CNET editors pick the products and services we write about. When you buy through our links, we may get a commission.
The Griffin Amplifi is a stylish, powerful iPod speaker system that's offered at an attractive price ($149). Compared with the heavyweights in the iPod speaker system market, the Amplifi lacks the refined sound of the Bose SoundDock (at twice the price), or the portability of the Altec Lansing iM600 or iM7. What it does deliver is loud, balanced, powerful sound, with a sleek design and an outstanding value.
Griffin products always seem to have that Ikea-esque match of modern design and affordable prices--the Amplifi is a perfect example of this. The enclosure is relatively large, measuring approximately 14 inches wide, 5.5 inches tall, and 9 inches deep. Design purists will appreciate that the Amplifi's controls have been boiled down to a single knob, plus a remote control. With such a knob-centric design, Griffin pulled out all the stops and slapped a really nice, hi-fi style aluminum knob on the front and even illuminated it with blue LED trim. The knob is a little wobbly, but it gives the system a classy touch.
While the speaker grills on the front and bottom of the Amplifi are perforated metal, most of the enclosure is wood and plastic. It's also quite heavy, weighing around 12 pounds. The extra weight can be great for projecting sound, but it does make the system less than portable. Bear in mind that Griffin has simultaneously released a product called Journi, explicitly intended as an on-the-go iPod speaker solution.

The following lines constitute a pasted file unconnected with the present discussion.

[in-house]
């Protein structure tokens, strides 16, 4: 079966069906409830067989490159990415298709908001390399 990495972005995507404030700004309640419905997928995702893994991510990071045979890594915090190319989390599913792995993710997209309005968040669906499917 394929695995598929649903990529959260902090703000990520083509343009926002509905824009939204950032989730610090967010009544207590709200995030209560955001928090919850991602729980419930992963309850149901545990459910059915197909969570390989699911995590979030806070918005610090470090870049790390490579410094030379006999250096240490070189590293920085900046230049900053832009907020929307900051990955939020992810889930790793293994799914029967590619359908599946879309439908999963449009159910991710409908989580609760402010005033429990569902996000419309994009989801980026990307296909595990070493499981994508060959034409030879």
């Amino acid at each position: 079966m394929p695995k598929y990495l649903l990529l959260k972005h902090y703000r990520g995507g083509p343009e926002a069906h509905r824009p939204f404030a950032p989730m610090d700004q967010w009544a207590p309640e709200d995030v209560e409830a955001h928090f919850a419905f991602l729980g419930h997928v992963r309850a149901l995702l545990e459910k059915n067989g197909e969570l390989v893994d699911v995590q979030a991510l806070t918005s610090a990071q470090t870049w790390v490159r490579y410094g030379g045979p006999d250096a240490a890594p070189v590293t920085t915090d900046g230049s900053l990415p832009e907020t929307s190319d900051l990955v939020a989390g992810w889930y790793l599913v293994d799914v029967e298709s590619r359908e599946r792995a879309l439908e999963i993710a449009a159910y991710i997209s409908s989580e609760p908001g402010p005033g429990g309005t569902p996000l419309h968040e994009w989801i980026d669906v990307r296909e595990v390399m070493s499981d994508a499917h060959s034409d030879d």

The Amplifi's features match its design--spare. Unlike much of its competition, the Amplifi offers no EQ, stereo enhancement, video output, FM radio, or USB pass-through connection. On the back panel, you'll find a DC power jack and a stereo minijack line input--that's it. The six-button IR remote control (rated at 30 feet) is similarly restrained, offering basic controls for volume, play/pause, track skip, and power. Amplifi also includes six iPod dock adapters, as well as international plug fittings for the power supply.
Presumably, with a system like Amplifi, you're paying for power and performance over features. The front grill hides two 2.75-inch neodymium drivers, spaced approximately 9 inches apart. Flip the Amplifi on its back, and you'll find the real secret behind the system's big sound--a 5-inch woofer with a 1.5-inch bass-reflex port off to the side.
The Amplifi gets loud--not the distorted loud you hear cranking up the stereo in a Ford Escort, but the kind of clean, full-range loud you want when listening to AC/DC. In fact, unlike many systems we've tested, the Amplifi actually sounded better at loud volumes than at tamer levels. The 5-inch woofer certainly delivers on bass, but it's by no means overwhelming. The bass on Rick James' "Give it to Me Baby" sounded deep and punchy, and the guitar on the White Stripes' "Let's Build a Home" positively wailed.
While the Amplifi has more than enough volume to fill a room or even power a small house party, its sound quality is on the blunt end of the spectrum. iPod speaker systems such as the Altec Lansing iM600 or Klipsch iGroove present better sparkle and clarity on the high-end, as well as improved stereo separation.
Despite some drawbacks, the Amplifi's ability to produce loud, rich music is unmatched at this price. If you're more concerned about portability than power, take a look at collapsible and rechargeable iPod speaker systems such as Griffin's Journi and Altec Lansing's iM600.